I had a letter the other day which was pathetic. It was from a man who said he was 74 years old. He wrote to ask me to see that the adult education classes in that particular community were not stopped, because it had meant so much to him to learn to read. He did not think that I could understand what it meant never to have been able to understand a word on the printed page. He said, “I am not the only one. My next door neighbor is 81 and he learned to read last winter, and it has just made life over for us.” It gave you the feeling that there is a good deal of education that is not being done in this country, in spite of all that is done.

We have come a long way. We have done a great deal, but we still have a lot that can be done to improve our educational system, and we still have a tremendous amount to do with our libraries. We have got to make our libraries the center of a new life in the mind, because people are hungry to use their minds.

We are facing a great change in civilization, and the responsibility, I think, for what we do with our leisure time is a very great responsibility for all of us who have intellectual interests. Somebody said to me, “I would not be so worried and I would not mind facing the fact that we are working fewer hours, if I only knew what people would do with their free time. I would not know what to do myself if I had only to work six hours a day.”

That is a challenge. We, here in this country, ought to know what to do with our time, if we have it. I do not know whether we are going to have it, but if we are going to have more leisure time, it is the library, and people who live in the libraries and work in libraries, who are going to lead the way, who are going to give other people the curiosity and the vision of useful things, and pleasant things, and amusing things which can be done in those hours in which we may not have to work in the ways in which we have worked before. It is a very great responsibility, but it is also a very great interest.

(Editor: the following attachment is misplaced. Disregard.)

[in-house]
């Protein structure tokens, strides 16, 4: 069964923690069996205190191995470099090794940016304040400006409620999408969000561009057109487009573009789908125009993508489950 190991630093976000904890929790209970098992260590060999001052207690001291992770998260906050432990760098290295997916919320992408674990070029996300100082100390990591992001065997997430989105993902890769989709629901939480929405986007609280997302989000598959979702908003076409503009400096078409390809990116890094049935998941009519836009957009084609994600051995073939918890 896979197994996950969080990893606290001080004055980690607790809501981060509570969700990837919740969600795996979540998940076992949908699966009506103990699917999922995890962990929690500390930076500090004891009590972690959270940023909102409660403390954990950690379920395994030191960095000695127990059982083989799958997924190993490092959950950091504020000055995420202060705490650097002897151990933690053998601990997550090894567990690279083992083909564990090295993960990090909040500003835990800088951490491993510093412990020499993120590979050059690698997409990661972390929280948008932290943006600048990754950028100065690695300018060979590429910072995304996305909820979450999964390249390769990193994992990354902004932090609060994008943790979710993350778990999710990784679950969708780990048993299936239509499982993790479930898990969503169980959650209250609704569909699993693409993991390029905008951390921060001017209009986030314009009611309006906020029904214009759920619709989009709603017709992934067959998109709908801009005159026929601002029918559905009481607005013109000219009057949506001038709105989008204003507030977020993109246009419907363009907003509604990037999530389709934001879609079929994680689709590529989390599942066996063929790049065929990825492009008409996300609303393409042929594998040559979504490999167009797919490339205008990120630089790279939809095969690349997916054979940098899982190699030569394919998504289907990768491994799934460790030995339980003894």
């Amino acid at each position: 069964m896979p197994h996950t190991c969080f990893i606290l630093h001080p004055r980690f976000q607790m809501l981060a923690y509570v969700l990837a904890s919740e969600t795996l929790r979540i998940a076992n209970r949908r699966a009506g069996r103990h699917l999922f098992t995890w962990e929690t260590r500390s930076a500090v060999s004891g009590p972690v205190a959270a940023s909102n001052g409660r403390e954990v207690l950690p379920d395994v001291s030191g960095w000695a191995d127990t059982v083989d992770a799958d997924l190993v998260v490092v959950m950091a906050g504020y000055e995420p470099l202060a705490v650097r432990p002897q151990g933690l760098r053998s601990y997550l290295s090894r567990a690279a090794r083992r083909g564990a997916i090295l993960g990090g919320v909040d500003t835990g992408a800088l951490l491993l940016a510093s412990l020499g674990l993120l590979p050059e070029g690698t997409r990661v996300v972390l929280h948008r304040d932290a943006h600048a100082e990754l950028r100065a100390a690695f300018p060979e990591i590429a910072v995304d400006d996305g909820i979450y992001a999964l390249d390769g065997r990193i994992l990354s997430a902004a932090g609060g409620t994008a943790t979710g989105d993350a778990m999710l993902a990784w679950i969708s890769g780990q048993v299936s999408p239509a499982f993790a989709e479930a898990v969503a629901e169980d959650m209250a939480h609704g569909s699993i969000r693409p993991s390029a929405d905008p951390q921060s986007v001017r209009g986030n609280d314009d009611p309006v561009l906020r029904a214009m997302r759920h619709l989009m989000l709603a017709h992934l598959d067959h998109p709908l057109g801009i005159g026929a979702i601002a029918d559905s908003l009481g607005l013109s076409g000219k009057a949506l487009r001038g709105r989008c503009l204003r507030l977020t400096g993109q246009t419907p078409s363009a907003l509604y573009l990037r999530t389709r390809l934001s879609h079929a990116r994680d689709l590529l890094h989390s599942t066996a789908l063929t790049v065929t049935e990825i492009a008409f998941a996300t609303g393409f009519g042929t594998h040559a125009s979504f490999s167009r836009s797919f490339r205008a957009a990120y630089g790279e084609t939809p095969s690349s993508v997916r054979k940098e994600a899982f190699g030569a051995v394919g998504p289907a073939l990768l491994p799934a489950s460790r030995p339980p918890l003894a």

Now, I think here in the city of Washington, and in nearly all big cities, the problem is a different one from the one I know so well in the country districts. I think that perhaps there are more facilities and, for that reason, there are more stimulating people engaged in solving the different problems that affect education in cities. But there is a great need, a very great need, in rural America. There is a great need for imagination in the ways used to stir the interest of old and young to use what library facilities they have, and to insist that they shall have more and to make them willing to pay for more, because, in the end, they will get something that they want out of it.

The more I have thought about the problem, the more I have felt that we do not use all our opportunities to stimulate an interest in books. Everything today in which people are interested, the radio, the movies–all of these–should, if properly used, stimulate the use of books. For instance, if there is a remarkably good movie, like “The life of Pasteur,” it seems to me that it should be used by people in our rural schools and rural libraries to create an interest in the life of Pasteur, the things that Pasteur did, the people around him, and all the discoveries that have come from that time on. I am sure that if we put our minds on it, there are a great many ways in which we can use the things which are coming constantly into the lives of people throughout the country to stimulate an interest in the oldest and most interesting recreation there is.

But you do have to learn to love books, you do have to learn how to read them, you do have to learn that a book is a companion, and this is done in a great many different ways. I think we can do a great deal by having more copies of the same book, perhaps less expensive books, in the libraries so that we can have a good many people reading the same books and coming together for discussion.